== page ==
Editions:  Austria · Denmark · France · Germany · Italy · Norway · Spain · Sweden · Switzerland
Advertisement

Stockholm photography museum thrills Leibovitz

Share this article

13:39 CEST+02:00
A new museum on Stockholm's waterfront has created a buzz among the world's best photographers. Claire Hardman found Annie Leibovitz, the world's most revered photographer, was among those to be won over.

On the Slussen waterfront sits Stockholm's newest museum, Fotografiska, one of the world's largest museums dedicated to cotemporary photography. Fotografiska opens with four remarkable and diverse exhibitions including one from the world's most revered living photographers, Annie Leibovitz.

The museum, which opened on Thursday, has already caused a lot of interest worldwide.

"There was a lot of talk about the museum before I got here," Leibovitz said at Thursday's opening. "In New York and London - there was a lot of excitement within the photographic community about the museum's opening."

"Annie Leibovitz: A Photographers Life, 1990 – 2005" is a collection of over 190 photographs and displays some of the world's most iconic portraiture featuring personalities including Bill Clinton, Mick Jagger, and Demi Moore.

The exhibition also comprises scenes from her private life – the death of her father and partner and the birth of her three daughters. This is juxtaposed with her reportage from the Sarajevo conflict as well as landscape photography from the USA and Jordan. 

Leibovitz, who has so heavily influenced popular culture for the last 40 years and has been exhibited extensively throughout the world, sees her work as a unified whole.

"I don't have two lives," Leibovitz says. "This is one life, and the personal pictures and the assignment work are all part of it."

Another of the exhibiting artists is Swedish photographer Lennart Nilsson. In 1953 Nilsson started work on a project that would go on to become one of the century's most important reportages. "A Child is Born" showcases 30 large format photographs that employed endoscopic and electron microscopes to capture an embryo forming inside the womb.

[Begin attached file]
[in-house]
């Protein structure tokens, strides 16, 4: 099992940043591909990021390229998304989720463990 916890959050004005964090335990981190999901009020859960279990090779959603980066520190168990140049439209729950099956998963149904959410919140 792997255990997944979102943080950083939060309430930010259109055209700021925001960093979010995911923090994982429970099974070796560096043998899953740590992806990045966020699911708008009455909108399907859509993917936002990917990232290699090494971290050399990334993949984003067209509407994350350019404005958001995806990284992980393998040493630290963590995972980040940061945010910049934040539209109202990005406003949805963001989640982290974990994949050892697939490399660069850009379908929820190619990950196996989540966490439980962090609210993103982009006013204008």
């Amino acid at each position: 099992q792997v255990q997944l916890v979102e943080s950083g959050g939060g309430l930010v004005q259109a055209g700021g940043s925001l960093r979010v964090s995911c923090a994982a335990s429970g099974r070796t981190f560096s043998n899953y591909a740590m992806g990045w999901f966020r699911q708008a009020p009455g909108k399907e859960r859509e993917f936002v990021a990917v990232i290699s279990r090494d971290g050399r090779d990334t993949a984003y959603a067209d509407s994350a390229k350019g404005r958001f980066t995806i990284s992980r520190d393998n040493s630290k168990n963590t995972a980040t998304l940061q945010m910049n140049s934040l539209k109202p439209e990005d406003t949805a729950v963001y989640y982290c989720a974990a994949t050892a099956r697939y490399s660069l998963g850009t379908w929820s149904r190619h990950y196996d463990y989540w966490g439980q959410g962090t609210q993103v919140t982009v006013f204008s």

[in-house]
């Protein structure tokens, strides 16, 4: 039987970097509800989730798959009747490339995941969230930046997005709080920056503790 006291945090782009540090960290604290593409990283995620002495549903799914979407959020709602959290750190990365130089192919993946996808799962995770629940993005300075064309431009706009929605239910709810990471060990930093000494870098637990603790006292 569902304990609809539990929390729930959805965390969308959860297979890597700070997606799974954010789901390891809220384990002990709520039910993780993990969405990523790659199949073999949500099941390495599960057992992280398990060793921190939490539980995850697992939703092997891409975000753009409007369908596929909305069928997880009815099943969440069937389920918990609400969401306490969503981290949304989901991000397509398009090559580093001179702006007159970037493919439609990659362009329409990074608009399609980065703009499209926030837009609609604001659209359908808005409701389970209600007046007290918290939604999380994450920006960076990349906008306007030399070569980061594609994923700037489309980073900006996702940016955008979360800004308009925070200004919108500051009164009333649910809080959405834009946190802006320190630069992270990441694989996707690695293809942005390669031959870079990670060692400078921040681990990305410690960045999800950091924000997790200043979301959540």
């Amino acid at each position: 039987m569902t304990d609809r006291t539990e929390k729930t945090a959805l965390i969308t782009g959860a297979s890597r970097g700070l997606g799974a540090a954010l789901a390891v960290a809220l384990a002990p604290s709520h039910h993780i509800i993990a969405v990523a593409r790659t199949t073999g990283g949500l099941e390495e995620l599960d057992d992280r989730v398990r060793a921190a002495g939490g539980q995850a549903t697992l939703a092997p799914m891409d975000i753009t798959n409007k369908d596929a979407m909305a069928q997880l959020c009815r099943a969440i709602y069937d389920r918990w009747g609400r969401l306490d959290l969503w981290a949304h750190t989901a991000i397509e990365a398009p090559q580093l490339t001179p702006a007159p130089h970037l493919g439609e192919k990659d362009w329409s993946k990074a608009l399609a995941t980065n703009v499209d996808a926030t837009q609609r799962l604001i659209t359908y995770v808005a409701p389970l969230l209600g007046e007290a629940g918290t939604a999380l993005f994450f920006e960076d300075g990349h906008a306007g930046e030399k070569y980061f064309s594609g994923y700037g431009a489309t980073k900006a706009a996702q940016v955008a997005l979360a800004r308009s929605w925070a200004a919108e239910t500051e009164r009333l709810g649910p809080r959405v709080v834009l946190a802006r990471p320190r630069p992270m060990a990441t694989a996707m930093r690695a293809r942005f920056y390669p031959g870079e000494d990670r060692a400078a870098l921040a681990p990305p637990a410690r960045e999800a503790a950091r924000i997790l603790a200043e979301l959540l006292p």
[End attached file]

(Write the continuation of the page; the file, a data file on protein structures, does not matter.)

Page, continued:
Life, the magazine in which the series of photographs appeared in 1965, sold all 8 million pressed copies featuring the reportage.

Not for the faint hearted is Joel-Peter Witkin's "Bodies" exhibition. The photographer takes pictures often using elaborate sets, models and cadavers, juxtaposing the grotesqueness and the beauty of the human form. The controversial artist's exhibition displays 29 captivating works from the last 20 years.

"The Birthday Party" is an exhibition by Australian-born, Paris based photographer, Vee Speers. Her collection is a series of theatrical photographs of children playing dress-ups on their way to an imaginary birthday party.

Speers says the idea came from wanting to catch a few moments of her daughter before she grew up. It then became part of a bigger series.

"A world run by children, not adults – an anarchic world threaded together by an imaginary party," Speers says.

The museum is located in a newly renovated Art Nouveau building designed by Ferdinand Boberg in 1906. An old customs house, the culturally preserved building forms a beautiful setting for the new museum, a fact not missed by the artists.

"I live in Paris and there's really nothing compared to this kind of space you have here," says Speers." It's fresh and open and very modern.

Fotografiska will not only be home to world-class exhibitions, but also hosts an academy which will provide seminars and courses for a range of skill levels from the budding photographer to the seasoned professional. The museum also houses a restaurant, shop and commercial gallery.

Entry is 95 SEK for adults, 70 SEK for students and seniors and is free for children under 12. The museum is found at Stora Tullhuset, Stadsgårdshamnen 22, Stockholm. Opening hours are 10am until 9pm daily.

Get notified about breaking news on The Local

Share this article

Advertisement

From our sponsors

The power of cooperation: the secret to Swedish success?

Is the Swedish approach to leadership really as special as people think? The Local asks a non-Swedish manager at telecom giant Ericsson for a frank appraisal of Swedes' so-called 'lagom' leadership style.

Advertisement
Advertisement
Jobs
Click here to start your job search
Advertisement
Advertisement

Popular articles

Advertisement
Advertisement